In case you haven’t heard, the conventional New Year’s resolution is dead. Now, it’s all about the rebrand—whether it’s for the new year, the new semester, or even the week. The rebrand can happen whenever.  

But more than that, a rebrand is distinct from a resolution because it’s not simply changing a few aspects of your life—it’s more like adopting a completely new personality or lifestyle. While some use the term in a joking manner, others are dead serious. The “how to rebrand yourself” guides on TikTok often advise rebrand tactics such as erasing the contents of their entire phone for a so–called "life reset" and telling viewers to always leave a party early to become the “mysterious girl” in their social circle. 

Though many of the changes within a rebrand are presented as mental or emotional, they’re also deeply material—a rebrand is often an aesthetic upgrade with a profoundly consumerist bend. Rebrand guides for the new year tell people what trendy clothes to wear or which minimalist lifestyle planning device will perfectly organize their aspirations and meals alike. 

On the surface, rebranding oneself is a spin on “glow up” culture, which focuses on physical transformation and is already increasingly being deemed toxic. But rebranding takes it one step further—it’s a personality transformation as well, manifesting as a change in one’s holistic image. 


i jus wanna be a seksy soft spoken lady but i CANNOT SHUT UPP

♬ original sound - Come Drinker

Because of this, the idea of personal rebranding raises the question: What does it mean when we try to alter and manufacture our personality, quirks, and lifestyle? What product are we attempting to sell to the world? 

The answer to why we are increasingly viewing ourselves as a product lies in our increased use of social media. Jessa Lingel, an associate professor at Penn’s Annenberg School of Communication, helps outline how social media has changed the idea of personal self–branding. 

“Social media platforms bring speed and they bring scale,” she says. “So the speed at which you are able to document or create these representations of who you are has increased rapidly and the [increasing] scale [allows you to] circulate that branding of yourself to a much wider audience.” From this, the lines between social media and reality are now blurred. We now tend to view everyday life as a social–media–like performance to a large, anonymous audience.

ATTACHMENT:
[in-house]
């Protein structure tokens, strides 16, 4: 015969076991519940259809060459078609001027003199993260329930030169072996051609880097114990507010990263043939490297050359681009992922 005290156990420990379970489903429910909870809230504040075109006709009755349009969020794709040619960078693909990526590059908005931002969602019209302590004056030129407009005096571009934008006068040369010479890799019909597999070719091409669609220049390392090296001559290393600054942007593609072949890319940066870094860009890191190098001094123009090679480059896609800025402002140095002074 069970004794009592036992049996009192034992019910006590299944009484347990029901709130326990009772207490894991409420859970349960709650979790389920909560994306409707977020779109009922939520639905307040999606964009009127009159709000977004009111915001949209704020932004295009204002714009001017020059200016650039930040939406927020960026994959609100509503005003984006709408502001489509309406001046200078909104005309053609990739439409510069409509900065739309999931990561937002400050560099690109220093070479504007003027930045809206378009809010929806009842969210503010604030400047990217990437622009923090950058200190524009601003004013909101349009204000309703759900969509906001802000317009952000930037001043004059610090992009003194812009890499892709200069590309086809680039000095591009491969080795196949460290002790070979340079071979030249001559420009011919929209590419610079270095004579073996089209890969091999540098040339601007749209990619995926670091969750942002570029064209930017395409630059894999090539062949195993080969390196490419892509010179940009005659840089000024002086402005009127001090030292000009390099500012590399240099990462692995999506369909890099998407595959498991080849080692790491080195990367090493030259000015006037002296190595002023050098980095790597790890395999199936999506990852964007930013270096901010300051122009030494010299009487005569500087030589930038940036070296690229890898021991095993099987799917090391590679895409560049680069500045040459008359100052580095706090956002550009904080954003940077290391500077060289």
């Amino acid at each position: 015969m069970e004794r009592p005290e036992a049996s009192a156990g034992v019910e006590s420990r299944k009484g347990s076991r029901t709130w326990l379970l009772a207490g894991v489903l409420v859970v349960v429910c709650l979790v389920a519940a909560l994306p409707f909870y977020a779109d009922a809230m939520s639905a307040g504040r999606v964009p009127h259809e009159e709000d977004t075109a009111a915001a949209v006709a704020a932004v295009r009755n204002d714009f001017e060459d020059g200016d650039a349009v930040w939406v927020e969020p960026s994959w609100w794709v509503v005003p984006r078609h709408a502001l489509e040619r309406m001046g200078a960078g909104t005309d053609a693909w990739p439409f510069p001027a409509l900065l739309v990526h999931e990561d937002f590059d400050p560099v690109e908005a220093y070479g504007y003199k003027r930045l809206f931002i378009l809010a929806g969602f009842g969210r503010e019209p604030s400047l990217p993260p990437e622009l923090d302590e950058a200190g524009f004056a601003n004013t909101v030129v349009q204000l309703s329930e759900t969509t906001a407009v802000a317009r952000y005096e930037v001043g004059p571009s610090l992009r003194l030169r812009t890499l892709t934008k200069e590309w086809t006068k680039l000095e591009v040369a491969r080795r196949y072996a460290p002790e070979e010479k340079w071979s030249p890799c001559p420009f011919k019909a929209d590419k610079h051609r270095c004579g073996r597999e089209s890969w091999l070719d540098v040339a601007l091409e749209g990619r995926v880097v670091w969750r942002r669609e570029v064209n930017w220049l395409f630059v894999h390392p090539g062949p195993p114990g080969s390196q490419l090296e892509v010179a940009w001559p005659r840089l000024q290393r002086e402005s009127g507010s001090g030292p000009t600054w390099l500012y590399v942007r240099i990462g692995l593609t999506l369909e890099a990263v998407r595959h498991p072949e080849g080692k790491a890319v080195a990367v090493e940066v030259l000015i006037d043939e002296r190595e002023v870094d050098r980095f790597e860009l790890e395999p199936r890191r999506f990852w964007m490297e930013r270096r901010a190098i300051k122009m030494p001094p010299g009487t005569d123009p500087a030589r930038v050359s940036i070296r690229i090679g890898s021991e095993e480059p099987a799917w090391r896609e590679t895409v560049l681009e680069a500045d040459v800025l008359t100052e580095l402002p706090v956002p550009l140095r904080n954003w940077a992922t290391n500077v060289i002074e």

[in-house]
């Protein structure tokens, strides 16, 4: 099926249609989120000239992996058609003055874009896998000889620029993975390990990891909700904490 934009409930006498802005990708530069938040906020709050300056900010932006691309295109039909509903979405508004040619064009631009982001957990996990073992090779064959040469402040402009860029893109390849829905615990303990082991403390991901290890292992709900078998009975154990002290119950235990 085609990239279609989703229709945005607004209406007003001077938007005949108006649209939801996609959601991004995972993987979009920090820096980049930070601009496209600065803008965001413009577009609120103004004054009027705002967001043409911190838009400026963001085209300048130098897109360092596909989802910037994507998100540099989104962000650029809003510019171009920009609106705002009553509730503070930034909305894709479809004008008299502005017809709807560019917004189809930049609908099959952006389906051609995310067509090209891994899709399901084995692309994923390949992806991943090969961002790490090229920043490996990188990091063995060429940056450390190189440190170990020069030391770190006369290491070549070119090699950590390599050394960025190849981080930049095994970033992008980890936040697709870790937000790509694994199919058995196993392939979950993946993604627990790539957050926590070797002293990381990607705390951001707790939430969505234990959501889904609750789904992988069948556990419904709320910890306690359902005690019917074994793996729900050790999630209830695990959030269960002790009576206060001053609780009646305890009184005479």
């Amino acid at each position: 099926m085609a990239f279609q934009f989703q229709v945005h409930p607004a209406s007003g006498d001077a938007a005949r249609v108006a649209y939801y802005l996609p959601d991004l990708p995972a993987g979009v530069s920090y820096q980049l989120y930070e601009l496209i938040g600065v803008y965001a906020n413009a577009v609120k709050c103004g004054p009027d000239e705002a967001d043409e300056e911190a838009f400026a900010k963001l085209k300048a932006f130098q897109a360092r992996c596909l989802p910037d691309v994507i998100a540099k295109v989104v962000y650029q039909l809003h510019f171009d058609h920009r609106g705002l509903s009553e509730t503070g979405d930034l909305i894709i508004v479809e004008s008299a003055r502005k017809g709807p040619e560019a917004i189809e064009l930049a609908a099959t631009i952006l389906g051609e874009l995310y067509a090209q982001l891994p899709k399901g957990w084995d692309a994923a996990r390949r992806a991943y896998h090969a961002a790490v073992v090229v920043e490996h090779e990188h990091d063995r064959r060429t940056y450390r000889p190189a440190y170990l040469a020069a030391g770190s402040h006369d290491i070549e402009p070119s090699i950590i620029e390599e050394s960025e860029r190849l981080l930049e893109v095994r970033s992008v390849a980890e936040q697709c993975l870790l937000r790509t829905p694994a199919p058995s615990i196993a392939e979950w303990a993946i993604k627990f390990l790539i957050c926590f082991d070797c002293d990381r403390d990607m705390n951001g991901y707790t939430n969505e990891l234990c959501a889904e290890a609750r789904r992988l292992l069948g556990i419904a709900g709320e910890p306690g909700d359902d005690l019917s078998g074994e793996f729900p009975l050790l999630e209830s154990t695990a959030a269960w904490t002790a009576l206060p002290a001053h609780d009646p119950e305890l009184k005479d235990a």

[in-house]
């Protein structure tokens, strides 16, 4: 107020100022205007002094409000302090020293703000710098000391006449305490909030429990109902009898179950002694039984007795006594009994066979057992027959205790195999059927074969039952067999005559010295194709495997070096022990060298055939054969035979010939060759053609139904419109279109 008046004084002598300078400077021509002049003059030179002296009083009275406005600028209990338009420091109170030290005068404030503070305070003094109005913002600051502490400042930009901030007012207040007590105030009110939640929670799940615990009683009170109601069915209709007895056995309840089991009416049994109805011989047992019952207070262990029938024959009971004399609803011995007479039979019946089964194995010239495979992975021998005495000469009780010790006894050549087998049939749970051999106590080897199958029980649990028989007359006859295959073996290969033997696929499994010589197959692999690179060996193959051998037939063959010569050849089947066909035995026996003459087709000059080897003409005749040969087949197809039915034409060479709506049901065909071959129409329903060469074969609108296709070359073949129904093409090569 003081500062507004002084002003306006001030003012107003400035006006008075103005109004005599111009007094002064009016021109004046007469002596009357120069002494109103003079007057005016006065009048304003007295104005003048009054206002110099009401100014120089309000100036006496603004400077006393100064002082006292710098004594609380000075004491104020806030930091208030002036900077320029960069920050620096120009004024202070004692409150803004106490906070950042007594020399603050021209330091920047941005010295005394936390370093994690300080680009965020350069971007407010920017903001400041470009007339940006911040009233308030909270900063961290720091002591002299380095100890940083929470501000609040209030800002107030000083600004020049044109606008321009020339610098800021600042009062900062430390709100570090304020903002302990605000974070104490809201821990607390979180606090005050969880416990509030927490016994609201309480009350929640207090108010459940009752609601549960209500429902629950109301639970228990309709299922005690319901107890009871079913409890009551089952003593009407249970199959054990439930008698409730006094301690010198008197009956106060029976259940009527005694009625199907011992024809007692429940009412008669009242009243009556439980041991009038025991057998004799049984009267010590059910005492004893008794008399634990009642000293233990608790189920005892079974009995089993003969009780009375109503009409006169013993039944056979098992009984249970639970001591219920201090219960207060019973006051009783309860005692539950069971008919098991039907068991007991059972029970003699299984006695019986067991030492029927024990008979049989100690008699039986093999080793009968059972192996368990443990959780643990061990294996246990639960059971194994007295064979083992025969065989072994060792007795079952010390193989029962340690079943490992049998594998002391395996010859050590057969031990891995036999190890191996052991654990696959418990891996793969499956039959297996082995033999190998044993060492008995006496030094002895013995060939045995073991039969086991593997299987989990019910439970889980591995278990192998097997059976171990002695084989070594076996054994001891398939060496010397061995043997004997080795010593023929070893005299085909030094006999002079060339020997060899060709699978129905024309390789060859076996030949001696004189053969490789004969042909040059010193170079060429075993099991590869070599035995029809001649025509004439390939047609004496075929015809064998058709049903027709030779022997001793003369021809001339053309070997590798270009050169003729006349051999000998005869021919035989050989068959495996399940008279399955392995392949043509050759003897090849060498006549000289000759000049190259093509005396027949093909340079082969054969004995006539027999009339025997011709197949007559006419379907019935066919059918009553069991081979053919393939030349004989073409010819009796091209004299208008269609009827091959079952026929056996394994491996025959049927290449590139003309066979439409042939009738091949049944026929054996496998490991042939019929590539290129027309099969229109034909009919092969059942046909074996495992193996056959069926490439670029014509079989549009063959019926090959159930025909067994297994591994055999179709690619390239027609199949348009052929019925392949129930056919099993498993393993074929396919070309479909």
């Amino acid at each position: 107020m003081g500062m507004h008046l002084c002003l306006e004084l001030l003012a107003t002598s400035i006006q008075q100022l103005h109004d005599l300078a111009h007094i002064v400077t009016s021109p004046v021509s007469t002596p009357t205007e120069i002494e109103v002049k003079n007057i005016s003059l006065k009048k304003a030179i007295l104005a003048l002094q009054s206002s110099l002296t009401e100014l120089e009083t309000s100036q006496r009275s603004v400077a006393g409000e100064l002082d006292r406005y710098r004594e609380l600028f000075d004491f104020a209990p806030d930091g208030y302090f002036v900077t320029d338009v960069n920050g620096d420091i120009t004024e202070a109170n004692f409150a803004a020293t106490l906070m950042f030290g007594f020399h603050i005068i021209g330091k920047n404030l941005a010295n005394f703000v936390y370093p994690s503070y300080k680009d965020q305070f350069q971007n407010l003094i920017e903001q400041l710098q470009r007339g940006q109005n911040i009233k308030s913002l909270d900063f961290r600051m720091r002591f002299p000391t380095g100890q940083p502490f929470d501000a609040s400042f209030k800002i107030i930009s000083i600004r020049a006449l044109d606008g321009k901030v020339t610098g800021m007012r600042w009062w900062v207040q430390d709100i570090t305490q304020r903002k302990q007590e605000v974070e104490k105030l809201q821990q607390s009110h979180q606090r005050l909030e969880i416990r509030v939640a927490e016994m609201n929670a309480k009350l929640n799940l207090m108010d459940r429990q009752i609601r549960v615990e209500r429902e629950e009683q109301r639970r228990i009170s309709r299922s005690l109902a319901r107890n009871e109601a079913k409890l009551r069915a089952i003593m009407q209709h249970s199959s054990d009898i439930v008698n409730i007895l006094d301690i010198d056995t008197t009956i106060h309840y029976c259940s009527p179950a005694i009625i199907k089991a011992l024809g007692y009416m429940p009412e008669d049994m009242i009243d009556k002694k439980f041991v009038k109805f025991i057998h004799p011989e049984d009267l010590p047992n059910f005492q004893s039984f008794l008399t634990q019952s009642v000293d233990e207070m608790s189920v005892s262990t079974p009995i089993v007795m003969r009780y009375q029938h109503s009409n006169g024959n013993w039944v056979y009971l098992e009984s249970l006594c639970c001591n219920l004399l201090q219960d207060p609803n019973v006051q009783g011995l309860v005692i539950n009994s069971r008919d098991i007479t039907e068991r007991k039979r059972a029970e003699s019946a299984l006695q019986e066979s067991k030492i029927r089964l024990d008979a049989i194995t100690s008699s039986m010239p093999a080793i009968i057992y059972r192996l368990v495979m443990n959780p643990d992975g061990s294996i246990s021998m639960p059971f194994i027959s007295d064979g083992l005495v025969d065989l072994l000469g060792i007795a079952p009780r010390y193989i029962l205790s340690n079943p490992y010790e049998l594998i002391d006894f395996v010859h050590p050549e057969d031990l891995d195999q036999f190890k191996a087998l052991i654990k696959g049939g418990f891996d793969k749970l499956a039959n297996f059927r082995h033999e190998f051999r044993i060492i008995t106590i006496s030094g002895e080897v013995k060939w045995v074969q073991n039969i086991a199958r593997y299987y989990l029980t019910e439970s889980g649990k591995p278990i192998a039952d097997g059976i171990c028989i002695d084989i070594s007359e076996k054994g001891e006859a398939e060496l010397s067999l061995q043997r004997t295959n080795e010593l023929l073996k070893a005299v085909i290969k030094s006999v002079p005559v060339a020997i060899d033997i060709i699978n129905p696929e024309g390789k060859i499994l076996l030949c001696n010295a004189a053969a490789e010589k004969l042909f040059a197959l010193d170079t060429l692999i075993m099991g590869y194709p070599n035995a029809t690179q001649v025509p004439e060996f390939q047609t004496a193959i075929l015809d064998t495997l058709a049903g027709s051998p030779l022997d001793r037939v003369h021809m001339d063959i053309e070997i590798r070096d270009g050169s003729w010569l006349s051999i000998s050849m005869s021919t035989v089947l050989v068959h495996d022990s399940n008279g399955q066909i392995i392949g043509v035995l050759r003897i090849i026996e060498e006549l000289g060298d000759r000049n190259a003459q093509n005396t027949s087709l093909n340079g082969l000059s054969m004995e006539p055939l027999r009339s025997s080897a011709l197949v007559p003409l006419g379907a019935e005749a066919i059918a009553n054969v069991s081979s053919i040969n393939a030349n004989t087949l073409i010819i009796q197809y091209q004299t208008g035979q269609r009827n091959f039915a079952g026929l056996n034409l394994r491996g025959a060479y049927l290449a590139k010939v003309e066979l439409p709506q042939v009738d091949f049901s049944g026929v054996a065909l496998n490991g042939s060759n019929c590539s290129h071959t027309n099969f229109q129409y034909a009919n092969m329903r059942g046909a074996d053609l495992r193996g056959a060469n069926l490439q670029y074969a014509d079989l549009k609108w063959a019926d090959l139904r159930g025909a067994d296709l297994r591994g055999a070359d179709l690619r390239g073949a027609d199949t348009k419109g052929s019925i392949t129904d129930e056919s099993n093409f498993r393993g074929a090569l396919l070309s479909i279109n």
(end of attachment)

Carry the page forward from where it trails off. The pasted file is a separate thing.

To further clarify this phenomenon, Alice Marwick, a communications researcher focusing on media and technology studies at UNC Chapel Hill, defined the term “mediatization” in a 2015 article on micro–celebrity culture to describe how media affects how we perceive ourselves. According to Marwick, a micro–celebrity is defined by how someone behaves, not the number of followers they have or likes they get. From this, a key aspect of mediatization is the adoption of micro–celebrity rhetoric into our day–to–day routine. Even without sizable social media platforms, mediatization has now caused us to act like we're the micro–celebrities of our own lives. 

In short, Marwick’s view presents self–commodification as the driving force behind the rebrand mentality. We now see ourselves as a marketable brand, constantly selling an image or product to those around us—even though we don't have the followings or status that characterize micro–celebrities and influencers. 

But while wanting to improve oneself is normal and healthy, rebrand guides on social media often imply that a rebrand isn’t for the benefit of oneself. Instead, it’s for the approval of others on social media. 

“Once you start to treat yourself like a commodity, it can be really damaging to your sense of self—we know this from influencers, many of whom burn out,” Professor Lingel says. “That’s some of the downsides to this entrepreneurial 'you are your brand' message that a lot of young people are told is the path to success.”

While your newest rebrand can encourage you to work on yourself, it can take on a far more damaging form in which you focus all your energy on fitting into one cohesive “brand image.” Improving yourself is a slow process that isn’t always linear, and it involves much more than an external change or a change in the way you present yourself. We all have multifaceted personalities and different ways of presenting ourselves to different people—why force yourself to fit into a box of the “mysterious girl” or the “chill girl”? 

When it comes to your personal rebrand for 2022, make sure to ask yourself who you’re doing for. If the answer isn’t yourself, put the rebrand process on hold and look into more sustainable forms of self–improvement for a truly authentic life change.